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Function of Financial Markets● Allows efficient allocation of capital● Channels funds from person/business to one who has them● Allowing them to time their purchases betterPrimary lender-avers are householdsPrimary borrower-spender are businesses1. Direct Finance2. Indirect FinanceMain financial instruments● Debt instruments- such as bond or mortgage● Equities-such as a common stockStructure of Financial Markets1. Debt Markets2. Equity MarketStructure of Financial Markets1. Primary Market2. Secondary Marketa. Exchangesb. Over-the-counter MarketsStructure of Financial market1. Money Market- Short term2. Capital Market-Long termFinancial intermediation- is actually the primaryFunction of financial intermediaries● Asymmetric information-● Adverse selectionEconomies of scope-Types of Financial Intermediaries● Banks● Contractual savings institution● Investment intermediaries○ Finance Companies○ Mutual FundsContractual saving institutions● Life insurance companies ● Fire and casualty Insurance companiesInvestment Intermediaries● Money Market Mutual Funds● Hedge Funds● Investment BankRegulation of Financial Markets1. Increase Information to Investors2. Improve monetary control3. Ensure the soundness of financial intermediariesChapter 3Time value money- money today is worth more than money in the future due to inflationSimple loan- PV=CF/(1+i)^nFixed Payment Loan- loan principal and interest are repaid in several paymentsCoupon Bond- P=C/i i=C/PDiscount BondYield curve- interest measured at different maturity lengthsRate of return- Return= Current Yield + Capital Gain Yield Risk-averse- person prefers a less risky asset given the same returnRisk-lover- person who loves riskEquilibrium point where demand equals supplyExcess supply-occurs when the amount that people are willing to sell is greater than the amountpeople are willing to buyExcess demand- vice versaDeterminants of Asset demand1. Wealth2. Expected return3. Risk4. LiquidityShifts in the demand for bonds1. Wealth- more wealth they have the more they need to deploy for investments2. Expected returns- higher expected interest rates decrease demand for long term bonds3. Risk- higher risk reduces demand4. Liquidity-increased liquidity leads to increased demand for bondChanges in interest rates is called shifting demand or supply curveShifts in the supply of Bonds1. Expected profitability of Investment opportunities2. Expected inflation- an increase in expected inflation causes the supply of bonds to increase3. Government Activities- Higher government deficit increase the supply of bondsFisher Effect- if expected inflation increases expected return of bonds decreases causes lower equilibrium priceFactors affecting risk structureDefault Risk● Default risk occurs when you cant make payments● Investment grade A bond BBB or higherLiquidity● Ability to turn asset into cash quicklyIncome TaxesTerm structure of interest rates● Different maturities tend to have different ratesHow to explain yield curve1. Interest rates for different maturities move together2. Yield curve tend to have a steep upward when short rates are slow and a downward slopes when short rates are high3. Yield curve tends to slope upThree theories of term structureExpectations Theory● Bonds of different maturity lengths are perfect substitutes● The important point is that if expectations theory is correct, your expected wealth is the same● Explains fact 2Market Segmentation Theory● Bonds of different maturities are not substitutesLiquidity Premium Theory● Bonds of different maturities are substitutes, but are not perfect substitutes● Explains all 3 factsZero coupon bond has a duration of 30 yearsOrigins and structure of fedFear of centralized power and distrust of moneyed interests guided central bank activities in the 19th centuryFederal reserve act 1913Checks and balancesFounders decided against concentrating federal banking systemEconomic goals of fed1. Maximum sustainable employment2. Stable prices3. Moderate long-term interest ratesFed dual mandate price stability and long term employmentKeeping interest rates low or raising interest rate to keep market stable12 federal reserve banksBoard of GovernersTHREE POLICY TOOLS1. Open market operations2. Discount rate3. Reserve requirementTwelve DistrictsFed is both private and public● Setup like private corporationsFedera reserve bank functionEstablish the discount rate aar which bank members might borrowSimilar function to normal banksPrint moneyNew Yorrk FedLargest financial institution headquartered in manhattanHouses the open market deskChairman of New York only permanent member of FOMCBoard of GovernorsSet margin requirements for stock purchasesFederal open market committeeOpen market operations are the most important tool that the fed has for controlling the money supplyFOMC meetings8 times a yearNational economic forecastsDiscuss monetary policiesPost meetings announcementsTh BooksGreen book- National forecast next two yearsBlue Book - projections of monetary aggregatesBeige BookResearch staffFed is FreeInstrument IndependenceGoal IndependencePresident has indirect control over the fedControls who becomes part of the fedCase for independencePolitical pressure will tend to add inflationary bias to monetary policy● Wants the economy to expand fast during short term for presidency● Political business cycleTreasury may try to finance the government through bonds this may lead to inflationary biasCase against IndependenceSome view independence as “undemocratic” a group of people running important part of economy without accountabilityNo checks and balancesCentral Bank behaviorPublic interest view -the central bank serves public inteerestTheory of Bureaucratic behavior- central bank will seek to maximize its own welfareFed likes to keep its actions hiddenEuropean central bankFounded in 1999 treaty between European central bank and european system of central banks17 members attend monthly meetingsLong-term goal as price stabilityMost instrument and goal independent central bankMonetary PolicyConventional marketing tools1. Open market operation2. Discount policy and lendor of last resort3. Reserves requirement and interest on reservesTwo types of reservesRequired reservesExcess reservesPurchase of bonds increases money supplyMaking discount loans increases the money supplyThe federal funds rate is the rate banks charge each other for night loansThe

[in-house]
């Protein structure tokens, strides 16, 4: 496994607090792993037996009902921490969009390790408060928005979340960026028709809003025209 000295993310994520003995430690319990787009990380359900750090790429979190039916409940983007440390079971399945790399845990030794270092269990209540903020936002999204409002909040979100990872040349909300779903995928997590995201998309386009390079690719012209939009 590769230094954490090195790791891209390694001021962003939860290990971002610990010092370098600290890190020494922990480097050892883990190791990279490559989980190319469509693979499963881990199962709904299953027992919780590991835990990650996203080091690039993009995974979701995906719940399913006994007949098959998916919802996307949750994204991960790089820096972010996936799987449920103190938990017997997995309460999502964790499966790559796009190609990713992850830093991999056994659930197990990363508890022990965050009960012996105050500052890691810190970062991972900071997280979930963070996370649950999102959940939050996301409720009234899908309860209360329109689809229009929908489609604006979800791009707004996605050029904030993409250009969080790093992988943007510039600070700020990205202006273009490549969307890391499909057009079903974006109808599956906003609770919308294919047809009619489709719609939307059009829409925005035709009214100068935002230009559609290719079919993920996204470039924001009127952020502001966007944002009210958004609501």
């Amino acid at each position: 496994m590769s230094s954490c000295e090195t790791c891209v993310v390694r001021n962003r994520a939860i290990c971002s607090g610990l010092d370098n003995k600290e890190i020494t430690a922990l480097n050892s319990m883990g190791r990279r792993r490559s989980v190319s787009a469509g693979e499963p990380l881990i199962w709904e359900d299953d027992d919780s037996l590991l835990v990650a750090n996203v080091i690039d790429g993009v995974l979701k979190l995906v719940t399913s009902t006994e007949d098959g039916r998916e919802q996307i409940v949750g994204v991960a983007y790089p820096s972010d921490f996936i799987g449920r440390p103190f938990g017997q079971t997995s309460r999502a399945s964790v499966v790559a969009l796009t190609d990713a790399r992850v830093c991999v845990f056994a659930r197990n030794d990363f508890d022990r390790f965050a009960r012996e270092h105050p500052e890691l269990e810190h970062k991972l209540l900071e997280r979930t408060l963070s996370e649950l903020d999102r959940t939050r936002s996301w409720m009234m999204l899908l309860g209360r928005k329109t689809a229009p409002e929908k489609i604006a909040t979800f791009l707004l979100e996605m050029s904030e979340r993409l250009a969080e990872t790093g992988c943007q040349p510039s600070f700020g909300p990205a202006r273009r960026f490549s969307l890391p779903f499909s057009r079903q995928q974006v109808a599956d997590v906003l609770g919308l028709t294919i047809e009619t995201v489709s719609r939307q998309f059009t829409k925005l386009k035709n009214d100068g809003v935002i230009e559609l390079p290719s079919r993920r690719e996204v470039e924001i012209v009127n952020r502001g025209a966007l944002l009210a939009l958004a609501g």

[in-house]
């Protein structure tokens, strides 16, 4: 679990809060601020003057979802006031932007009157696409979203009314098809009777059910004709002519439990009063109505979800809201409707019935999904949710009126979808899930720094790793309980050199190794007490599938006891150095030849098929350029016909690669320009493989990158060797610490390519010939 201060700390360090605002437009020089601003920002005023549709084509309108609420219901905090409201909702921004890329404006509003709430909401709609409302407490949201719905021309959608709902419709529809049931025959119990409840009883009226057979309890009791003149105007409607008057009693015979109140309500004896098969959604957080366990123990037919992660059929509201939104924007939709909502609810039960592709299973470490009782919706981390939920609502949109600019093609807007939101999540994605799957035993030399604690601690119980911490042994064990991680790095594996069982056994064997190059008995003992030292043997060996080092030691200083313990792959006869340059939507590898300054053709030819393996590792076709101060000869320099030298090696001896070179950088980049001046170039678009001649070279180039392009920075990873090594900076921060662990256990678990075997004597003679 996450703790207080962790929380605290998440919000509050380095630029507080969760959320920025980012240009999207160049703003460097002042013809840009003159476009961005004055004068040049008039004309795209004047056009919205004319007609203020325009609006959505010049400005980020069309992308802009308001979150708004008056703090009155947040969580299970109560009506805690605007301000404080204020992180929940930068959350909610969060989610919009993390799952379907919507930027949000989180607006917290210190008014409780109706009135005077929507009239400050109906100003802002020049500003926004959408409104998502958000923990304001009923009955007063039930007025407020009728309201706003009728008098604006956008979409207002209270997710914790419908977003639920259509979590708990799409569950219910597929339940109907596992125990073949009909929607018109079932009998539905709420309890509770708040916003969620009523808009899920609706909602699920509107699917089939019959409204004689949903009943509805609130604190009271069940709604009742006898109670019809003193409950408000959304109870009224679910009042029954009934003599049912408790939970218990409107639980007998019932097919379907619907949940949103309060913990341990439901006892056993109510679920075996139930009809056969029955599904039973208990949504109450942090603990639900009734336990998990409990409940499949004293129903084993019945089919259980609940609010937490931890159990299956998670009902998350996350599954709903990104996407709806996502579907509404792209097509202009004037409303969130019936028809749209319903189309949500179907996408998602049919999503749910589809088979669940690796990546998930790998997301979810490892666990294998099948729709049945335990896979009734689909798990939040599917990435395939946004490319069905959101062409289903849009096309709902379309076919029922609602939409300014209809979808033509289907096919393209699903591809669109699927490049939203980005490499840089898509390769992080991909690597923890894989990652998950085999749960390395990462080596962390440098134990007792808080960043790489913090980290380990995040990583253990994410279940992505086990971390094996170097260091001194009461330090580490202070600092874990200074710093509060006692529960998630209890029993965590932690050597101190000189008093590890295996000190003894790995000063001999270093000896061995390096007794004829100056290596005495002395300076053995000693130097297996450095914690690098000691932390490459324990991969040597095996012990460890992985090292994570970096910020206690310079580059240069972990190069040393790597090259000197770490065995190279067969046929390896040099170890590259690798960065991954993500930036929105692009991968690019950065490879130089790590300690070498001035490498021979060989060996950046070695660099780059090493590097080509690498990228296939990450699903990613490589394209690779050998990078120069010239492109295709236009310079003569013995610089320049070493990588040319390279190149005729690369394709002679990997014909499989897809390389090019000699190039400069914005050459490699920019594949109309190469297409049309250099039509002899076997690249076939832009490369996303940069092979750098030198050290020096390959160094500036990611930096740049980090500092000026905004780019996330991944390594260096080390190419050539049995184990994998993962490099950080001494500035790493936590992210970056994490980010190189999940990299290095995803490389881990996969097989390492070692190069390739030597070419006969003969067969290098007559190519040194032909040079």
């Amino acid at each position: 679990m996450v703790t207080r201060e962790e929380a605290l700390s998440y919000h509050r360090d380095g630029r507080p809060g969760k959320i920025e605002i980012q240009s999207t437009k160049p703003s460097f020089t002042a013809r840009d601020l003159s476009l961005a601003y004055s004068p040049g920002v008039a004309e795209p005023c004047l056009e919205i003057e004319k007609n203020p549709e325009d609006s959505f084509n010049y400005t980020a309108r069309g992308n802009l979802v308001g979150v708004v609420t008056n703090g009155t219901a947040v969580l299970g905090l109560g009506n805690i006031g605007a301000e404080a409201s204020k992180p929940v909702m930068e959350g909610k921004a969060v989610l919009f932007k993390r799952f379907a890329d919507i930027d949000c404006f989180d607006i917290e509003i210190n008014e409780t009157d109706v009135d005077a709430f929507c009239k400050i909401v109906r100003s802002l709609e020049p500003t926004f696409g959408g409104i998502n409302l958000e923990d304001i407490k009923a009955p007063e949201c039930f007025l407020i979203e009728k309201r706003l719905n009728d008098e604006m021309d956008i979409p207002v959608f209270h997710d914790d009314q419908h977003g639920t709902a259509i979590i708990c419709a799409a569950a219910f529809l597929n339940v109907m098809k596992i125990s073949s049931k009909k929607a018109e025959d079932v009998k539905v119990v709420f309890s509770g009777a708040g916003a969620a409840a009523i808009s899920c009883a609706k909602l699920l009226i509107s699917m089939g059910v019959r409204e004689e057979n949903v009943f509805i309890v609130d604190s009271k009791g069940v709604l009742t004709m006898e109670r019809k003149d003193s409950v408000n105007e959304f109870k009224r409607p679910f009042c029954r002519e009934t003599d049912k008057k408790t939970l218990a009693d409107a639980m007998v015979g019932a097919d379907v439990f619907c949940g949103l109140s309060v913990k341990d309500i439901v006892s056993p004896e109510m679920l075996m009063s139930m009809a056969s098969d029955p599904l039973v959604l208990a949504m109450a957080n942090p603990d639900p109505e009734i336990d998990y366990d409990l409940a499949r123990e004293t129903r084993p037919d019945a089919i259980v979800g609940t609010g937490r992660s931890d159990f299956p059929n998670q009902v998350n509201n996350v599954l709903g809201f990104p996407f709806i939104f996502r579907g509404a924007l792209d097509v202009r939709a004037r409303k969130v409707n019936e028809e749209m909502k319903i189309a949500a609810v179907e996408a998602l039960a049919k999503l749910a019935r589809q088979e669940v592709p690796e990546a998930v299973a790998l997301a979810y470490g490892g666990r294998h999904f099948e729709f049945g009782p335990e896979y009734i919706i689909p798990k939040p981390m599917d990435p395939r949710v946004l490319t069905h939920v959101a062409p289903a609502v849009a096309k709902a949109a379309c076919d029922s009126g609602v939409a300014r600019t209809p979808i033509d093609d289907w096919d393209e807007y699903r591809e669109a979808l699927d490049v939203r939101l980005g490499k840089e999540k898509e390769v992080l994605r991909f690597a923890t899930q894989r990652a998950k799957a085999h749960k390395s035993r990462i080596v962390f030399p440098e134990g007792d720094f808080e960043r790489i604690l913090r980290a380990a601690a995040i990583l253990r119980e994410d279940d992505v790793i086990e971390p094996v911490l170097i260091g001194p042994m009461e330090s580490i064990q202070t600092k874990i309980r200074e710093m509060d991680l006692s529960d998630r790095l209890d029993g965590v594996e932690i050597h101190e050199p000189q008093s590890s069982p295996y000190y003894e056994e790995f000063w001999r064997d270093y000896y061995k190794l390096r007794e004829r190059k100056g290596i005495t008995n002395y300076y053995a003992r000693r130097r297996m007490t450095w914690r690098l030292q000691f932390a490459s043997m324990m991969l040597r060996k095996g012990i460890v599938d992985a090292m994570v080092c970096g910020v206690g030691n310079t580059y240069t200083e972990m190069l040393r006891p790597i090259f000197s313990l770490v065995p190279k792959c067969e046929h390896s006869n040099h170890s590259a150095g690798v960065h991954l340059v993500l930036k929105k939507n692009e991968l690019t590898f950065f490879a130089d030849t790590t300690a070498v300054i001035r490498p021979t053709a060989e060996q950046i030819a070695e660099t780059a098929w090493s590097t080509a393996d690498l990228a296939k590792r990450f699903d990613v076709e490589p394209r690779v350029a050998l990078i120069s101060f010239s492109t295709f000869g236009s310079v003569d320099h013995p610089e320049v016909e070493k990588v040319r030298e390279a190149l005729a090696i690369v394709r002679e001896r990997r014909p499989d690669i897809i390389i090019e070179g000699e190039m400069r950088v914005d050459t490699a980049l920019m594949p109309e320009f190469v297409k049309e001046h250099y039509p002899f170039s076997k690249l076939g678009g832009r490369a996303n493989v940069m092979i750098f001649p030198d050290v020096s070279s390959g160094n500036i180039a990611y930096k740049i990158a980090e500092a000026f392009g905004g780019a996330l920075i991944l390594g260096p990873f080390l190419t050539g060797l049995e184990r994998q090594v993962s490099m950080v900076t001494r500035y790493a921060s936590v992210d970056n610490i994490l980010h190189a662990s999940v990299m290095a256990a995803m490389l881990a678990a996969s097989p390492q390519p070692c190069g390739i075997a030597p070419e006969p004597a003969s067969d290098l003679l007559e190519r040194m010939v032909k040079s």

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OU FIN 3403 - Function of Financial Markets